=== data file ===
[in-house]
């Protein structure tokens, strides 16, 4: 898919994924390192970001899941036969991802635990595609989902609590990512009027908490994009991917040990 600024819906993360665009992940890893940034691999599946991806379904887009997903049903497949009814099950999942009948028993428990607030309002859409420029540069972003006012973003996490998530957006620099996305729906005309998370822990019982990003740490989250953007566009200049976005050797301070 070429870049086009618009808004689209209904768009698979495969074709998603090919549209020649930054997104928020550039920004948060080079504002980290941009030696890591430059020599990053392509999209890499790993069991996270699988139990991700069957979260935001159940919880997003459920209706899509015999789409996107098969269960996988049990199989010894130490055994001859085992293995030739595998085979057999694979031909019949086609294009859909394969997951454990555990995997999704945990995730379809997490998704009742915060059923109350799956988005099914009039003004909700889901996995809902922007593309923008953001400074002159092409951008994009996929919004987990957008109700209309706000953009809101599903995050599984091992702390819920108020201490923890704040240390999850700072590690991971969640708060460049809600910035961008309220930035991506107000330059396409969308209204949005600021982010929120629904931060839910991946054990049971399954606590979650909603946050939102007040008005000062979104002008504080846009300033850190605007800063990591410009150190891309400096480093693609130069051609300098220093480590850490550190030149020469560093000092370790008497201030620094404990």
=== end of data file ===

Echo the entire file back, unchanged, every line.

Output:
[in-house]
């Protein structure tokens, strides 16, 4: 898919994924390192970001899941036969991802635990595609989902609590990512009027908490994009991917040990 600024819906993360665009992940890893940034691999599946991806379904887009997903049903497949009814099950999942009948028993428990607030309002859409420029540069972003006012973003996490998530957006620099996305729906005309998370822990019982990003740490989250953007566009200049976005050797301070 070429870049086009618009808004689209209904768009698979495969074709998603090919549209020649930054997104928020550039920004948060080079504002980290941009030696890591430059020599990053392509999209890499790993069991996270699988139990991700069957979260935001159940919880997003459920209706899509015999789409996107098969269960996988049990199989010894130490055994001859085992293995030739595998085979057999694979031909019949086609294009859909394969997951454990555990995997999704945990995730379809997490998704009742915060059923109350799956988005099914009039003004909700889901996995809902922007593309923008953001400074002159092409951008994009996929919004987990957008109700209309706000953009809101599903995050599984091992702390819920108020201490923890704040240390999850700072590690991971969640708060460049809600910035961008309220930035991506107000330059396409969308209204949005600021982010929120629904931060839910991946054990049971399954606590979650909603946050939102007040008005000062979104002008504080846009300033850190605007800063990591410009150190891309400096480093693609130069051609300098220093480590850490550190030149020469560093000092370790008497201030620094404990």